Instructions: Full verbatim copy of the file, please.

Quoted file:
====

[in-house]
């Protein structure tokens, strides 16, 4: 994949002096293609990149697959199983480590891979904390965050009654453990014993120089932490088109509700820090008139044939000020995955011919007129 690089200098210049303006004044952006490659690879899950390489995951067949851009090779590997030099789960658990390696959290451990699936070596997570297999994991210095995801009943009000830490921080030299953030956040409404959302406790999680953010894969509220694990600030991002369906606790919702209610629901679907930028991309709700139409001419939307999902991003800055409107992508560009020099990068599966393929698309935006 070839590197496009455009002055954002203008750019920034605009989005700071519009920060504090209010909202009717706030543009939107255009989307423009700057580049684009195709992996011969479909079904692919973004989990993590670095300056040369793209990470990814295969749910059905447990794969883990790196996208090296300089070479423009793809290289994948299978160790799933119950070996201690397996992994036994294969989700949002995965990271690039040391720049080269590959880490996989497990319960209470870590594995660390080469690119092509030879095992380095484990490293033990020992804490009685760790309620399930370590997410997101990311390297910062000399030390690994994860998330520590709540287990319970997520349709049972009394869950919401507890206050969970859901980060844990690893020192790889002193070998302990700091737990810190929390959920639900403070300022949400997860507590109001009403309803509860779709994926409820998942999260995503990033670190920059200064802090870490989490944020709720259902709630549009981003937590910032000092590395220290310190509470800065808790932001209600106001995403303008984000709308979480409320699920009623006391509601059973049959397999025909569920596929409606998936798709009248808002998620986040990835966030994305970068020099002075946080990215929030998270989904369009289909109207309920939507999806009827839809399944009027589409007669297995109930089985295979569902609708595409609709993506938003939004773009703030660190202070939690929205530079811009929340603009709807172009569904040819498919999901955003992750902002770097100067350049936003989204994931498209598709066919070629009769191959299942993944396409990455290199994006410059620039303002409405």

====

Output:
[in-house]
């Protein structure tokens, strides 16, 4: 994949002096293609990149697959199983480590891979904390965050009654453990014993120089932490088109509700820090008139044939000020995955011919007129 690089200098210049303006004044952006490659690879899950390489995951067949851009090779590997030099789960658990390696959290451990699936070596997570297999994991210095995801009943009000830490921080030299953030956040409404959302406790999680953010894969509220694990600030991002369906606790919702209610629901679907930028991309709700139409001419939307999902991003800055409107992508560009020099990068599966393929698309935006 070839590197496009455009002055954002203008750019920034605009989005700071519009920060504090209010909202009717706030543009939107255009989307423009700057580049684009195709992996011969479909079904692919973004989990993590670095300056040369793209990470990814295969749910059905447990794969883990790196996208090296300089070479423009793809290289994948299978160790799933119950070996201690397996992994036994294969989700949002995965990271690039040391720049080269590959880490996989497990319960209470870590594995660390080469690119092509030879095992380095484990490293033990020992804490009685760790309620399930370590997410997101990311390297910062000399030390690994994860998330520590709540287990319970997520349709049972009394869950919401507890206050969970859901980060844990690893020192790889002193070998302990700091737990810190929390959920639900403070300022949400997860507590109001009403309803509860779709994926409820998942999260995503990033670190920059200064802090870490989490944020709720259902709630549009981003937590910032000092590395220290310190509470800065808790932001209600106001995403303008984000709308979480409320699920009623006391509601059973049959397999025909569920596929409606998936798709009248808002998620986040990835966030994305970068020099002075946080990215929030998270989904369009289909109207309920939507999806009827839809399944009027589409007669297995109930089985295979569902609708595409609709993506938003939004773009703030660190202070939690929205530079811009929340603009709807172009569904040819498919999901955003992750902002770097100067350049936003989204994931498209598709066919070629009769191959299942993944396409990455290199994006410059620039303002409405």